Of never-failing skill,
He treasures up His hright designs,

And works His sov'reign will.

Ye fearful saints, fresh courage take;

The clouds ye so much dread, Are hig with mercy and shall hreak

In hlessings on your head.

Judge not the Lord hy feehle sense,
But trust Him for his grace;

Behind a frowning providence
He hides a smiling face.

His purposes will ripen fast,

Unfolding every hour;
The hud may have a hitter taste,

But sweet will he the flower.

Blind unhelief is sure to err, •

And scan His works in vain;

God is his own Interpreter,
And He will make it plain.

All in the power of their great Maker lie;
All creatures must ohey the voice of the Most Hie.

They live, they die, like as he doth ordaine,
Ne ever any asketh reason why.
The hils doe not the lowly dales disdaine:
The dales doe not the lofty hils envy.
He maketh kings to sit in soverainty;
He maketh suhjects to their power ohay;
He pulleth downe, he setteth up on hy;
He gives to this, from that he takes away;
For all we have is his; what he list doe he may.

Whatever thing is done, hy him is donne,
Ne any may his mighty will withstand;
Ne any may his soveraine power shonne,
Ne loose that he hath hound with stedfast hand;
In vaine therefore dost thou now take in haud

To call to count, or weigh his works anew, Whose counsels' depth thou canst not understand, Sith of things suhject to thy daily vew Thou doest not know the canses nor their courses dew.

For take thy hallannce, if thou he so wise, And weigh the wind that under heaven doth hlow; Or weigh the light that in the east doth rise, Or weigh the thought that from man's mind doth flow: But if the weight of these thou canst not show, Weigh hut one word which from thy lips doth fall; For how canst thou those greater secrets know, That doest not know the least things of them all? Ill can he rule the great that canuot reach the small.


Oh hand of hounty, largely spread,
By whom our every want is fed,
Whate'er we touch, or taste, or see,
We owe them all, oh Lord, to Thee;
The corn, the oil, the purple wine,
Are all thy gifts, and only thine!

The stream thy word to nectar dyed,
The hread thy hlessmg multiplied,
The stormy wind, the whelming flood,
That silent at thy mandate stood;
How well they knew thy voice divine,
Whose works they were, and only thine 1

Though now no more on earth we trace
Thy footsteps of celestial grace,
Ohedient to thy word and will
"We seek thy daily mercy still;
Its hlessed heams around us shine,
And thine we are, and only thine!



The insect that, with puny wing,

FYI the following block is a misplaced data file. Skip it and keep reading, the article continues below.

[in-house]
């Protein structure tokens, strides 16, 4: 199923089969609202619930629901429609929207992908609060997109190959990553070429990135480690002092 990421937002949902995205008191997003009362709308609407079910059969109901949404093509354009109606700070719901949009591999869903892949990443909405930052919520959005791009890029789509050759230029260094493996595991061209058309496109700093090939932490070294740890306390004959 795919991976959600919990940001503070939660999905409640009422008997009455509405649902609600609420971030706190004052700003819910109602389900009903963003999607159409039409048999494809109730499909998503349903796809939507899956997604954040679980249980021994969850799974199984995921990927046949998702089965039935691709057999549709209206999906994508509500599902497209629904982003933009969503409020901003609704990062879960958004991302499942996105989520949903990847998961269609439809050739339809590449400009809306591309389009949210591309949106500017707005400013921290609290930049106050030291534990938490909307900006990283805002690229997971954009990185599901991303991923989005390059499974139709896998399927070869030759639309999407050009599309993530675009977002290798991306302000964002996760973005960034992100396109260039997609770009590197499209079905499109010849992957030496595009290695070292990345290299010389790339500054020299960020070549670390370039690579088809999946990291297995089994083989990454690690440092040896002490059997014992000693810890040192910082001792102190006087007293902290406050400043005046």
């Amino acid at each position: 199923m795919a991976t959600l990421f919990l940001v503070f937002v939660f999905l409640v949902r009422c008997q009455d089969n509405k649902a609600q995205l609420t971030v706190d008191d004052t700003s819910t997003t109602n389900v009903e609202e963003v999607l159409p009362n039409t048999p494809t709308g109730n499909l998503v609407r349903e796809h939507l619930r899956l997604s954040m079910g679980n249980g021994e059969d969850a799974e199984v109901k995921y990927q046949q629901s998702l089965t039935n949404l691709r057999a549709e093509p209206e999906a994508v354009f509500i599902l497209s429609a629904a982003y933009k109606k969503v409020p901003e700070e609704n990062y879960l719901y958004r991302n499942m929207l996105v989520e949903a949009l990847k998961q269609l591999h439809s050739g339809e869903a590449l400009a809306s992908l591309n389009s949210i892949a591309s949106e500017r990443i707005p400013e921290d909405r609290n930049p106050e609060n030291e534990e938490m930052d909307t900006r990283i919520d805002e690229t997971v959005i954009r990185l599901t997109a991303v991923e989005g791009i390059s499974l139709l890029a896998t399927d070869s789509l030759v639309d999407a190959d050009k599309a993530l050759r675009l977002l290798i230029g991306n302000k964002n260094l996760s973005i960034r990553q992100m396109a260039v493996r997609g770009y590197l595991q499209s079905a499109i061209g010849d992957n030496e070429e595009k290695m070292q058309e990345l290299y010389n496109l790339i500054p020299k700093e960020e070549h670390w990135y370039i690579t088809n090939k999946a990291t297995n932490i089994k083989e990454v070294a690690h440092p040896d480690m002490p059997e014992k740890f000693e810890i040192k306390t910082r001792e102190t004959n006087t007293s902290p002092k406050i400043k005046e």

Just shoots along one summer ray;
The flow'ret which the hreath of spring
Wakes into life for half a day;

The smallest mote, the tend'rest hair—
All feel our Heav'nly Father's care.

Ev'n from the glories of his throne
He hends to view this earthly hali;
Sees all, as if that all were one—
Loves one, as if that one were all;
Rolls the swift planets in their spheres,
And counts the sinuer's lonely tears.


God, in the high and holy place
Looks down upon the spheres;

"let in his providence and grace,
To every eye appears.

In every stream his hounty flows,

Diffusing joy and wealth;
In every hreeze his Spirit hlows,

The hreath of life and health.

His hlessings fall in plenteous showers,

Upon the lap of earth, That teems with foliage, fruit, and flowers,

And rings with infant mirth.

If God hath made this world so fair,
Where sin and death ahound;

How heantiful heyond compare,
Will Paradise he found.




When my hreast lahours with oppressive care,
And o'er my cheek descends the falling tear,
While all my warring passions are at strife,
Oh, let me listen to the words of life I
Raptures deep-felt his doctrines did impart,
And thus he raised from earth the drooping heart.

Think not, when all your scanty stores afford,
Is spread at once upon the sparing hoard;
Think not, when worn the homely rohe appears
While on the roof the howling tempest hears,
What farther shall this feehle life sustain,
And what shall clothe these shivering limhs again.
Say, does not life its nourishmenf exceed?
And the fair hody its investing weed 1

Behold ! and look away your low despair,—
See the light tenants of the harren air:
To them, nor stores, nor granaries helong;
Nought hut the woodland and the pleasing song:
Yet your kind, Heavenly Father hends his eye
On the least wing that flits along the sky.
To him they sing, when spring renews the plain,
To him they cry, in winter's pinching reign;
Nor is their music nor their plaint in vain:
He hears the gay, and the distressful call;
And with unsparing hounty fills them all.

Ohserve the rising lily's snowy grace,
Ohserve the various vegetahle race;
They neither toil, nor spiu, hut careless grow;
Yet, see how warm they hlush, how hright they glow
What regal vestments can with them compare,
What king so shining, or what queen so fair?

If, ceaseless, thus the fowls of heaven he feeds;
If, o'er the fields, such lucid rohes he spreads:
Will he not care for you, ye faithless say 1
Is he unwise 1 or, are ye less than they?